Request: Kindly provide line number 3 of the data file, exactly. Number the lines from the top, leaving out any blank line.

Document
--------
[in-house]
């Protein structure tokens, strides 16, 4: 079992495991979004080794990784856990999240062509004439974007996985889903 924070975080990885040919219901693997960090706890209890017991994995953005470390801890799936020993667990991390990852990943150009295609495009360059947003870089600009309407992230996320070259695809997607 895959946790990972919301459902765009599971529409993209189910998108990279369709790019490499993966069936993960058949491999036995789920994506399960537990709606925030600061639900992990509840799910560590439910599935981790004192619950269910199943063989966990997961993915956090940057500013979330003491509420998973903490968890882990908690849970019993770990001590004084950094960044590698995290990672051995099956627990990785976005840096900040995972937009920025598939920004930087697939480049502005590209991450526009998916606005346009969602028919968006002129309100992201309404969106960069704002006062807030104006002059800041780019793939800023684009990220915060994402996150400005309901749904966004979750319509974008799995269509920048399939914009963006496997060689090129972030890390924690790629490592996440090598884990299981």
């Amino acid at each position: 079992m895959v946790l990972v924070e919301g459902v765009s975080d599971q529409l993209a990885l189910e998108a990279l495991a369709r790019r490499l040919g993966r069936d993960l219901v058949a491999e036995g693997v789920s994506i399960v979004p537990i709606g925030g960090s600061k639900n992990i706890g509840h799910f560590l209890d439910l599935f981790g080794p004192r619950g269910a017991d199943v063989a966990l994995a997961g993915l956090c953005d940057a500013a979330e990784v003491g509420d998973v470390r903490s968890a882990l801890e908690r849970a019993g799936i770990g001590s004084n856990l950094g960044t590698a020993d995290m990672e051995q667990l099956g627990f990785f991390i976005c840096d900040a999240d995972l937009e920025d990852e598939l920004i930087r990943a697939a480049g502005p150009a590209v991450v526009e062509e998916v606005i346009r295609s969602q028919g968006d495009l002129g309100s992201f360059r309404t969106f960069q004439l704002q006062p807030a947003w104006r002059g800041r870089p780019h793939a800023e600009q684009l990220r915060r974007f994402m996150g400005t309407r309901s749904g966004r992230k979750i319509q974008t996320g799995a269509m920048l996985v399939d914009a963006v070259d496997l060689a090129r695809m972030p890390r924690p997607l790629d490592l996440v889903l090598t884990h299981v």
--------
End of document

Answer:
């Amino acid at each position: 079992m895959v946790l990972v924070e919301g459902v765009s975080d599971q529409l993209a990885l189910e998108a990279l495991a369709r790019r490499l040919g993966r069936d993960l219901v058949a491999e036995g693997v789920s994506i399960v979004p537990i709606g925030g960090s600061k639900n992990i706890g509840h799910f560590l209890d439910l599935f981790g080794p004192r619950g269910a017991d199943v063989a966990l994995a997961g993915l956090c953005d940057a500013a979330e990784v003491g509420d998973v470390r903490s968890a882990l801890e908690r849970a019993g799936i770990g001590s004084n856990l950094g960044t590698a020993d995290m990672e051995q667990l099956g627990f990785f991390i976005c840096d900040a999240d995972l937009e920025d990852e598939l920004i930087r990943a697939a480049g502005p150009a590209v991450v526009e062509e998916v606005i346009r295609s969602q028919g968006d495009l002129g309100s992201f360059r309404t969106f960069q004439l704002q006062p807030a947003w104006r002059g800041r870089p780019h793939a800023e600009q684009l990220r915060r974007f994402m996150g400005t309407r309901s749904g966004r992230k979750i319509q974008t996320g799995a269509m920048l996985v399939d914009a963006v070259d496997l060689a090129r695809m972030p890390r924690p997607l790629d490592l996440v889903l090598t884990h299981v």